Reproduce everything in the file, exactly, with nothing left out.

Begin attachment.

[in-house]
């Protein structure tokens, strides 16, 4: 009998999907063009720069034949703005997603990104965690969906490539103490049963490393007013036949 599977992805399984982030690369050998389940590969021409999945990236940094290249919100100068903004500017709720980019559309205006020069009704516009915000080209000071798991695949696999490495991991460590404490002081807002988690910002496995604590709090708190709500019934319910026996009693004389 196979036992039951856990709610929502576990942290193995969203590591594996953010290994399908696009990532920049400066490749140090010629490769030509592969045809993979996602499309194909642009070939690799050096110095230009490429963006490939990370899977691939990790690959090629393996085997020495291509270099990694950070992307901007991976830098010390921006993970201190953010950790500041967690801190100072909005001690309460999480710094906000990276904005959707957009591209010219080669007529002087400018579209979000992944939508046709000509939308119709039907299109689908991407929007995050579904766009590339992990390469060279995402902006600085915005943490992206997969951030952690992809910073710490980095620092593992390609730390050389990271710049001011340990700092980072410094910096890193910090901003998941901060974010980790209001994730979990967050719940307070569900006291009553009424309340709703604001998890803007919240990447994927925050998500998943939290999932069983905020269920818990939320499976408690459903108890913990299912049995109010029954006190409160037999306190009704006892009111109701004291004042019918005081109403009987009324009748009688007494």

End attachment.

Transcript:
[in-house]
């Protein structure tokens, strides 16, 4: 009998999907063009720069034949703005997603990104965690969906490539103490049963490393007013036949 599977992805399984982030690369050998389940590969021409999945990236940094290249919100100068903004500017709720980019559309205006020069009704516009915000080209000071798991695949696999490495991991460590404490002081807002988690910002496995604590709090708190709500019934319910026996009693004389 196979036992039951856990709610929502576990942290193995969203590591594996953010290994399908696009990532920049400066490749140090010629490769030509592969045809993979996602499309194909642009070939690799050096110095230009490429963006490939990370899977691939990790690959090629393996085997020495291509270099990694950070992307901007991976830098010390921006993970201190953010950790500041967690801190100072909005001690309460999480710094906000990276904005959707957009591209010219080669007529002087400018579209979000992944939508046709000509939308119709039907299109689908991407929007995050579904766009590339992990390469060279995402902006600085915005943490992206997969951030952690992809910073710490980095620092593992390609730390050389990271710049001011340990700092980072410094910096890193910090901003998941901060974010980790209001994730979990967050719940307070569900006291009553009424309340709703604001998890803007919240990447994927925050998500998943939290999932069983905020269920818990939320499976408690459903108890913990299912049995109010029954006190409160037999306190009704006892009111109701004291004042019918005081109403009987009324009748009688007494």